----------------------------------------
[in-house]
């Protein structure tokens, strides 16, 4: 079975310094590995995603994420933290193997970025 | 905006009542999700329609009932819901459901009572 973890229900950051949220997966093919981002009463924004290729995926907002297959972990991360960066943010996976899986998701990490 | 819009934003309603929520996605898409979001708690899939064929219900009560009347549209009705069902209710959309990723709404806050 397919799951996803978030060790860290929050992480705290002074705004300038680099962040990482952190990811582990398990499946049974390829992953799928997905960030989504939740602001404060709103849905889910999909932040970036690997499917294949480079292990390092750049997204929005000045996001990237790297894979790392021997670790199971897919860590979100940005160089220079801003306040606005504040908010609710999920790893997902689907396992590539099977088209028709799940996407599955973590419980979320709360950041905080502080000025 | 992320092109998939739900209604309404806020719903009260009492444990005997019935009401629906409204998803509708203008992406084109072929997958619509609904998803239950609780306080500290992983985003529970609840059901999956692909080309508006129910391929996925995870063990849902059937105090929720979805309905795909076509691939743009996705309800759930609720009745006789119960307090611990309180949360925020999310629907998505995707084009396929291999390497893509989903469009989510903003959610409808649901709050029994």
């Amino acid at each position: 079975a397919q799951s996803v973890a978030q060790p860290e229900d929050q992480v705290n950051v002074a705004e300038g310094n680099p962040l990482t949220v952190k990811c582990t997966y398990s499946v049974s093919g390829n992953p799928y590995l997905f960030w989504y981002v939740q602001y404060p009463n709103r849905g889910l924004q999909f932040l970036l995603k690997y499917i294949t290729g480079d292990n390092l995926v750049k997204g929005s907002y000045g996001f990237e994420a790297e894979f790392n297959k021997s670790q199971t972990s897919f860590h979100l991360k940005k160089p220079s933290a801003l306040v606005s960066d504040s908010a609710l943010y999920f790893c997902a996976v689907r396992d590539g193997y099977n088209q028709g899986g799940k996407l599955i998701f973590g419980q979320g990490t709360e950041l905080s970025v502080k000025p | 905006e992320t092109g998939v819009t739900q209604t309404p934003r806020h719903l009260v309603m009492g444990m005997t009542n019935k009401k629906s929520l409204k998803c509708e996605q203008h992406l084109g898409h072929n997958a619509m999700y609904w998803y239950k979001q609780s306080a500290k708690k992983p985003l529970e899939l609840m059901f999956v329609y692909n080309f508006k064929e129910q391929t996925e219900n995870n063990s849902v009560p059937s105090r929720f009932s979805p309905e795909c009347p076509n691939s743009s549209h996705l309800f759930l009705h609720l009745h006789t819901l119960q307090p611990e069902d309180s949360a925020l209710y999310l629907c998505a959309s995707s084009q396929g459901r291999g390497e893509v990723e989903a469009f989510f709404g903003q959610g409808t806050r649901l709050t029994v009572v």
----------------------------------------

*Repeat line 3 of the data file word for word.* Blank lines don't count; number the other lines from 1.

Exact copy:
């Amino acid at each position: 079975a397919q799951s996803v973890a978030q060790p860290e229900d929050q992480v705290n950051v002074a705004e300038g310094n680099p962040l990482t949220v952190k990811c582990t997966y398990s499946v049974s093919g390829n992953p799928y590995l997905f960030w989504y981002v939740q602001y404060p009463n709103r849905g889910l924004q999909f932040l970036l995603k690997y499917i294949t290729g480079d292990n390092l995926v750049k997204g929005s907002y000045g996001f990237e994420a790297e894979f790392n297959k021997s670790q199971t972990s897919f860590h979100l991360k940005k160089p220079s933290a801003l306040v606005s960066d504040s908010a609710l943010y999920f790893c997902a996976v689907r396992d590539g193997y099977n088209q028709g899986g799940k996407l599955i998701f973590g419980q979320g990490t709360e950041l905080s970025v502080k000025p | 905006e992320t092109g998939v819009t739900q209604t309404p934003r806020h719903l009260v309603m009492g444990m005997t009542n019935k009401k629906s929520l409204k998803c509708e996605q203008h992406l084109g898409h072929n997958a619509m999700y609904w998803y239950k979001q609780s306080a500290k708690k992983p985003l529970e899939l609840m059901f999956v329609y692909n080309f508006k064929e129910q391929t996925e219900n995870n063990s849902v009560p059937s105090r929720f009932s979805p309905e795909c009347p076509n691939s743009s549209h996705l309800f759930l009705h609720l009745h006789t819901l119960q307090p611990e069902d309180s949360a925020l209710y999310l629907c998505a959309s995707s084009q396929g459901r291999g390497e893509v990723e989903a469009f989510f709404g903003q959610g409808t806050r649901l709050t029994v009572v």